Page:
Racing through pain at Atlanta, tough Truex takes third

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Despite a broken right wrist hampering him at every turn – a situation that wasn’t helped any further by his cast apparently coming apart during the race – Martin Truex, Jr. was still in the mix for a win last night at Atlanta Motor Speedway.

Truex made it happen with a superb late charge after having to make an extra pit stop under caution at Lap 210 for a lug nut issue on his car. He dropped back to 18th, but charged through the field and briefly fought eventual winner Kyle Busch for the lead off a restart with 21 laps to go.

Busch eventually won the battle on the high line, and Truex fell to third in the closing laps as he was unable to hold off Joey Logano for the runner-up spot.

“Going to the rear with 100 [laps] to go was a pretty large kick in the pants and we just had to fight hard to get back to the front,” said Truex. “I was surprised we made it there. I really didn’t think we could. The car wasn’t very good at that point.

“[Crew chief] Chad [Johnston] made a few adjustments to it and we just kept our head down and kept digging and had some good restarts and was able to make it up there — just didn’t have quite enough at the end to get by Kyle.”

Nonetheless, Truex gave himself a chance to earn the second and final Wild Card in the Chase for the Sprint Cup this coming Saturday at Richmond International Raceway.

With the final regular season race looming, Truex sits 15 points out of the Top 10, and five points ahead of Ryan Newman in the battle for that aforementioned Wild Card.

Newman’s fifth-place run on Sunday will keep the pressure on Truex as the scene shifts to the Richmond bullring. One wonders if Truex will be sporting a more durable cast for the occasion considering what happened to the one he had at Atlanta.

“The cast just inside my hand here got all soft,” said Truex, who mentioned that the pain he had in his broken wrist while steering felt as if “somebody was hitting it with a hammer.”

“[Atlanta] is probably one of the hardest tracks to drive on as far as how much you turn the wheel, how many times you’re catching the car,” he continued. “…This is a tough place, and I don’t think Richmond will be quite as hard on it, so we’ll just see.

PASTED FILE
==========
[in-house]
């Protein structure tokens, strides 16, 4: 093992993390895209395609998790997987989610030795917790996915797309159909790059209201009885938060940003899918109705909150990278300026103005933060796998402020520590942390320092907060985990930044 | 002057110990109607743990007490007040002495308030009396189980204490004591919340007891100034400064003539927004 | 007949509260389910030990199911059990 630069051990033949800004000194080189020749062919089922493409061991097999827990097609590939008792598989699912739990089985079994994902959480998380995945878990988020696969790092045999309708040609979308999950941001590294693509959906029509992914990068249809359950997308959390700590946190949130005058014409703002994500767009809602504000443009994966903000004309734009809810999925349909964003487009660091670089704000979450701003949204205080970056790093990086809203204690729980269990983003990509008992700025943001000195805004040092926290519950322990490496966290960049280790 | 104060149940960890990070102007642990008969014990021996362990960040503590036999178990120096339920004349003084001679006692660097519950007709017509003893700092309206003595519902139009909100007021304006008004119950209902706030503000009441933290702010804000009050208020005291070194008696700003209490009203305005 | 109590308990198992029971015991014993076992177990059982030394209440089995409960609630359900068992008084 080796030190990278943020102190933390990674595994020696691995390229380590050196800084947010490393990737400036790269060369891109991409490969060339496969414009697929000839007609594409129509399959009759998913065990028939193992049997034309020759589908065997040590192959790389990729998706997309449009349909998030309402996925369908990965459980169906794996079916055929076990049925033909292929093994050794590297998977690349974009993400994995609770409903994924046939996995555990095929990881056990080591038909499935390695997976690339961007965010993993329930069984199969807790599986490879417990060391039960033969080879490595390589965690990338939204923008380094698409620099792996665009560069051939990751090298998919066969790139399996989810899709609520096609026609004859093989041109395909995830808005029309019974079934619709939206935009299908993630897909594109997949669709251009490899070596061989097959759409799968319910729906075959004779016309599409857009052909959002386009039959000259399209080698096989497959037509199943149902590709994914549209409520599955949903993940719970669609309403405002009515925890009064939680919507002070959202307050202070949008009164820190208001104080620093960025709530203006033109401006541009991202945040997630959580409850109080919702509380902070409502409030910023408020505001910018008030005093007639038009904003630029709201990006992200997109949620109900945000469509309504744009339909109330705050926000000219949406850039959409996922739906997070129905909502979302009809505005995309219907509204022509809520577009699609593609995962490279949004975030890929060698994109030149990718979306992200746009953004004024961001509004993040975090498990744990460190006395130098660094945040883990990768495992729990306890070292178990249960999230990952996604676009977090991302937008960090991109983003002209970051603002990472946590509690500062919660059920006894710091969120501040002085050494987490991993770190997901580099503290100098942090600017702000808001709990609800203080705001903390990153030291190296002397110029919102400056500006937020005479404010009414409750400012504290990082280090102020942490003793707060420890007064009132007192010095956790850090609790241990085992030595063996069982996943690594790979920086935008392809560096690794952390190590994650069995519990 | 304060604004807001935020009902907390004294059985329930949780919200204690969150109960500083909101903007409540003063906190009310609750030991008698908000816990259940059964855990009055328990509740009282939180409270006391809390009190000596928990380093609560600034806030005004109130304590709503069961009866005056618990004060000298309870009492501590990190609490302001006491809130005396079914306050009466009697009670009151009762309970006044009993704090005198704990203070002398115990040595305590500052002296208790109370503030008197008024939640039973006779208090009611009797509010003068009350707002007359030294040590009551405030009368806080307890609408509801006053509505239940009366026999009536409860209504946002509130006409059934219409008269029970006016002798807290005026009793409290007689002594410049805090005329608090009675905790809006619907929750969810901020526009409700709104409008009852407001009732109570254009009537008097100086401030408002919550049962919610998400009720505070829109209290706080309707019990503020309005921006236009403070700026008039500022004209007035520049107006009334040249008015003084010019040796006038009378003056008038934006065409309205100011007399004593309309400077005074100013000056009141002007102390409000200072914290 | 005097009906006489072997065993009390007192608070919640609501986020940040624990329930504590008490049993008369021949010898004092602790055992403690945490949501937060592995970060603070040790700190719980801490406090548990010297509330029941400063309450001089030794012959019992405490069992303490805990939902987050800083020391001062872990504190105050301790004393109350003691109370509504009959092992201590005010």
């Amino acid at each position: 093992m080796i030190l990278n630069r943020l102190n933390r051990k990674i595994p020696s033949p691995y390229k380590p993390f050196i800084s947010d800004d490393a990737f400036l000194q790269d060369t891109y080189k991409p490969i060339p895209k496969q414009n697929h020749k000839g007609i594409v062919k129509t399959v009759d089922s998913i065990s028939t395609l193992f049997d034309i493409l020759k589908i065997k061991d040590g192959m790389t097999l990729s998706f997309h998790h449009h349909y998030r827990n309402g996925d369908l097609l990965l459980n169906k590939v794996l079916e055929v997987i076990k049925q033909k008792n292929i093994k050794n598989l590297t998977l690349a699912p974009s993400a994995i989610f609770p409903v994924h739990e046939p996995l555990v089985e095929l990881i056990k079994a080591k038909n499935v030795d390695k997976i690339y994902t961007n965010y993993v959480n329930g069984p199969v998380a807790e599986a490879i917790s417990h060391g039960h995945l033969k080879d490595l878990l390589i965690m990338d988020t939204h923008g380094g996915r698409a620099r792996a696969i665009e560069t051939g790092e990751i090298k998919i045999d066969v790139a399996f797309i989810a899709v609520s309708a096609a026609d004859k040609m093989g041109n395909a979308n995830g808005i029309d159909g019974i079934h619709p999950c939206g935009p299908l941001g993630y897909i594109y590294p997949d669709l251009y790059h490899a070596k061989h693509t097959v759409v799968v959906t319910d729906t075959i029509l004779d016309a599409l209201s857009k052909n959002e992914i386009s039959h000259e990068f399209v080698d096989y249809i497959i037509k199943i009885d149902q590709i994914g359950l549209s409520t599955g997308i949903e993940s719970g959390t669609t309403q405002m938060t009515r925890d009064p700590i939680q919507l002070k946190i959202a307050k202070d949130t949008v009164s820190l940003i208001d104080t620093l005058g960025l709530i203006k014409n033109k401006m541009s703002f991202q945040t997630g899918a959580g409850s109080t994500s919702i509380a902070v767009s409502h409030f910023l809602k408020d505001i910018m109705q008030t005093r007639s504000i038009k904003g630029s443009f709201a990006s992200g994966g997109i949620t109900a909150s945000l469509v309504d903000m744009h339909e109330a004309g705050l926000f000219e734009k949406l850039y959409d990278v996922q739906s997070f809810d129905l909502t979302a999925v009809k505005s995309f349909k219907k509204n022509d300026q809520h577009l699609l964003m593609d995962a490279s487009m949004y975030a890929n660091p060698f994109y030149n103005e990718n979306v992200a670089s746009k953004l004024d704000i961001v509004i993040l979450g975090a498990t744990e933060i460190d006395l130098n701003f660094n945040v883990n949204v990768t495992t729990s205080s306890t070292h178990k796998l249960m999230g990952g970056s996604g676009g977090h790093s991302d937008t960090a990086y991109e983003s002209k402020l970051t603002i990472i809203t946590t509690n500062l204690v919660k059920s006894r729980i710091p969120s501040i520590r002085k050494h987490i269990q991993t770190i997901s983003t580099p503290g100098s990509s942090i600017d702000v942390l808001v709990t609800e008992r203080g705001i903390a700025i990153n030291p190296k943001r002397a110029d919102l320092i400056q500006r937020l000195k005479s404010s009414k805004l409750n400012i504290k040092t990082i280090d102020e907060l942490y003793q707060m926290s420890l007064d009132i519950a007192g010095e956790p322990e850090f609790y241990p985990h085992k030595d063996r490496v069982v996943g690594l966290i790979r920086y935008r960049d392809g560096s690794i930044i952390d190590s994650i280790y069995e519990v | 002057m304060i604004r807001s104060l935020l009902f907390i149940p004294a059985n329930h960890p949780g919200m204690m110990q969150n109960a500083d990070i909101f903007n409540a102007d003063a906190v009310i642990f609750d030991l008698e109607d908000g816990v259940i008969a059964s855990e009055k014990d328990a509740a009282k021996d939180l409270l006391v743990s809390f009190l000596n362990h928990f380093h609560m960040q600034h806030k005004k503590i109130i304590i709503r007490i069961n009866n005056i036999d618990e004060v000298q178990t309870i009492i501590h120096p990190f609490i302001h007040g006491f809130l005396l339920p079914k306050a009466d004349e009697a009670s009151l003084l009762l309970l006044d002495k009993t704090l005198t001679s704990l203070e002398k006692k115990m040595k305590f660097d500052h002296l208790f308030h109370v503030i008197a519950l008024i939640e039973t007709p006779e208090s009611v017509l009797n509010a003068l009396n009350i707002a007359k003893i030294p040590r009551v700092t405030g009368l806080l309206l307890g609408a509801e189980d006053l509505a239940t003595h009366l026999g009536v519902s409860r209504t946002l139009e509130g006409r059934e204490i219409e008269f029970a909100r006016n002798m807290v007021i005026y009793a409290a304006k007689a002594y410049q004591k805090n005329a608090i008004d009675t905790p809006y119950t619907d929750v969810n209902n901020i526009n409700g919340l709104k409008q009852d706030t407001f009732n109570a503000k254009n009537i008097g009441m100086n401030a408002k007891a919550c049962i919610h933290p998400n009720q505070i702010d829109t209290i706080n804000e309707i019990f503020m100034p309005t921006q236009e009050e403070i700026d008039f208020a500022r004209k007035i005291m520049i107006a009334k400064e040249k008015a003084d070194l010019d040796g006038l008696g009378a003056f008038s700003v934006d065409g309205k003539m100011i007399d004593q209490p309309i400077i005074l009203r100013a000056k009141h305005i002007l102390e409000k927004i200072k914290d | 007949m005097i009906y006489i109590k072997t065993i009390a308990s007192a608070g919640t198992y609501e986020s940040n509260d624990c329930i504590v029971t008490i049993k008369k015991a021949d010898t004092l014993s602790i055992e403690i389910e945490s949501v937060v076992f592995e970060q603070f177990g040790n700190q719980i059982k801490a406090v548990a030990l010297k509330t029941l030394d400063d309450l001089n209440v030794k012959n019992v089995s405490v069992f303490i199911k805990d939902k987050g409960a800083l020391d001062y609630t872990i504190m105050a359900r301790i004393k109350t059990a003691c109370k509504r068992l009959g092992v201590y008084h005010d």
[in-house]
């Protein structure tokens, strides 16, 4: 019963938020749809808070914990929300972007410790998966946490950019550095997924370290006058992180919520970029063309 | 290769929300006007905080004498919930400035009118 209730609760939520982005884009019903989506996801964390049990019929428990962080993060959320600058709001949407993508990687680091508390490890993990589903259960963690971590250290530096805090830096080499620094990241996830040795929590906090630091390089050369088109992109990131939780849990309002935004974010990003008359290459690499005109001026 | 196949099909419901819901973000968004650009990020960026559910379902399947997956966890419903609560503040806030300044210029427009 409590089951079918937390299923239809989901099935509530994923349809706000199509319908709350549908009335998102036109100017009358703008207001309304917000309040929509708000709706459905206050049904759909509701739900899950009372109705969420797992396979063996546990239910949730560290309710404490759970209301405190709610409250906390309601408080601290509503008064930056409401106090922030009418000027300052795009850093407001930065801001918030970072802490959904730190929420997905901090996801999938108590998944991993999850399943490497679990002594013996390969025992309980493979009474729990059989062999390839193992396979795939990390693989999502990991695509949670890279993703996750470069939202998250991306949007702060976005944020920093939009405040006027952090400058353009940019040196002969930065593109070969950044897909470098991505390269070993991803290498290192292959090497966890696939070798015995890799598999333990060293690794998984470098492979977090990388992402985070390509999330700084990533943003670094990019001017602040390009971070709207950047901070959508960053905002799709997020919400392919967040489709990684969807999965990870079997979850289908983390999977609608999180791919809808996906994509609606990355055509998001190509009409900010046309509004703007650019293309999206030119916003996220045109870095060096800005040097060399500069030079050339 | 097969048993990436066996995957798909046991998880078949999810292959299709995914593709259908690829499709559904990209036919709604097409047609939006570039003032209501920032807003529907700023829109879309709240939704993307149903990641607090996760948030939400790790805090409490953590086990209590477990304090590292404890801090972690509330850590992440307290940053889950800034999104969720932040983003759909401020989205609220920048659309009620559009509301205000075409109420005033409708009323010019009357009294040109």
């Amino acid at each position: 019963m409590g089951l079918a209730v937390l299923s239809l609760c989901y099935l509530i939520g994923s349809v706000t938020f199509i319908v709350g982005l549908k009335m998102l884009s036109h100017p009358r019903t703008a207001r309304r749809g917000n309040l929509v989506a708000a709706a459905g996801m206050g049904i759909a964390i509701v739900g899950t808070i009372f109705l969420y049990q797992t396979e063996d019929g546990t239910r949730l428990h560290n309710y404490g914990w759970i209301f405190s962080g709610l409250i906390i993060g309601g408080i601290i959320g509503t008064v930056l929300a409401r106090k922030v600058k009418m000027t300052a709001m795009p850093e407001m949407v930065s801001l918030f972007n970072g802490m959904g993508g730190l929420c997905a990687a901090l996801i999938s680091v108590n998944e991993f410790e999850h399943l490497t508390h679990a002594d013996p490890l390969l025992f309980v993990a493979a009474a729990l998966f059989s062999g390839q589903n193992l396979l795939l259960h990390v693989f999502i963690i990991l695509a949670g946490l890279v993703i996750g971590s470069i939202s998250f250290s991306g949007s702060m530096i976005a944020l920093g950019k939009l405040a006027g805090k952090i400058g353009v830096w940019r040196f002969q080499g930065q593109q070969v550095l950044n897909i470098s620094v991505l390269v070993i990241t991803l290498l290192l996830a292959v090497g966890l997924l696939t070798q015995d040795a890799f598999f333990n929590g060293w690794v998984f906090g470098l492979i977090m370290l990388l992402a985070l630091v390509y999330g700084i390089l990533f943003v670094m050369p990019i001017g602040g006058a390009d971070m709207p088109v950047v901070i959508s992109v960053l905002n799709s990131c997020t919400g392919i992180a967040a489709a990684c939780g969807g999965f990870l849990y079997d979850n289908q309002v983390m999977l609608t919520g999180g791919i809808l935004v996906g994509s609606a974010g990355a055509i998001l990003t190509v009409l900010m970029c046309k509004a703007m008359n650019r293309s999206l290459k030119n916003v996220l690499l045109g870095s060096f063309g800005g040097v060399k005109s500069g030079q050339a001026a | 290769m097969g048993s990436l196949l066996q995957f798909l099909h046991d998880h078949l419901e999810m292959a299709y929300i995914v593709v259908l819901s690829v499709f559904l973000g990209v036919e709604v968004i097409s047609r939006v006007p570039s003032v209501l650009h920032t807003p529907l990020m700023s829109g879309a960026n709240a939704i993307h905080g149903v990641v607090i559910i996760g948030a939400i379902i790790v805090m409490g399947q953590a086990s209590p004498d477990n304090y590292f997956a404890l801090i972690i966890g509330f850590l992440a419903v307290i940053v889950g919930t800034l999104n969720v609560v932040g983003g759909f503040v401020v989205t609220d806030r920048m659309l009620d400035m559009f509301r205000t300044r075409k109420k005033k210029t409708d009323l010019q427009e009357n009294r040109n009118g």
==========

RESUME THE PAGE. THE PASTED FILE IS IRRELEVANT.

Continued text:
“I think, maybe it’s just gotten wet from sweat or something and softened up, so we’ll have to look into that.”

Brown: Dennis would have made same decision on McLaren-Honda split

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Zak Brown believes former McLaren team boss Ron Dennis would have made the same decision to cut ties with struggling Formula 1 engine partner Honda had he still been in charge at the team in 2017.

McLaren executive director Brown helped engineer a deal for the team to split with Honda at the end of the 2017 season after three tough seasons that had seen the Japanese manufacturer offer little in the way of performance or reliability.

The decision split opinion, with McLaren spurning a significant annual financial injection from Honda in order to link up with Renault, believing its on-track fortunes had to be prioritized over its commercial interests.

In an interview with Sky Sports, Brown was asked if he believed Dennis – McLaren’s long-running team chief before stepping down at the end of 2016 – would have made the same decision to cut ties with Honda.

“I think he would have,” Brown said.

“He was here when those conversations were ongoing and I think Ron always has and always will have the best interests of McLaren in his heart.

“He is Mr. McLaren. It burns him inside as much as us not to see us winning races.”

Brown also elaborated on the decision to break off the much-lauded relationship with Honda, saying the first signs of trouble with the 2017 power unit were clear in pre-season.

After a number of attempts to try and rectify the situation, Brown and his fellow team bosses felt there was no alternative but to end the Honda deal for 2018.

“We knew we were in trouble in testing in Barcelona and we worked really hard for six months to try and find solutions that would give us confidence that we’d be much more competitive in 2018,” Brown said.

“Ultimately, after trying many different things and many different ways we felt we couldn’t get there.

“Three years is a long time in Formula 1 and so we needed to change the direction to get our team back at the top.”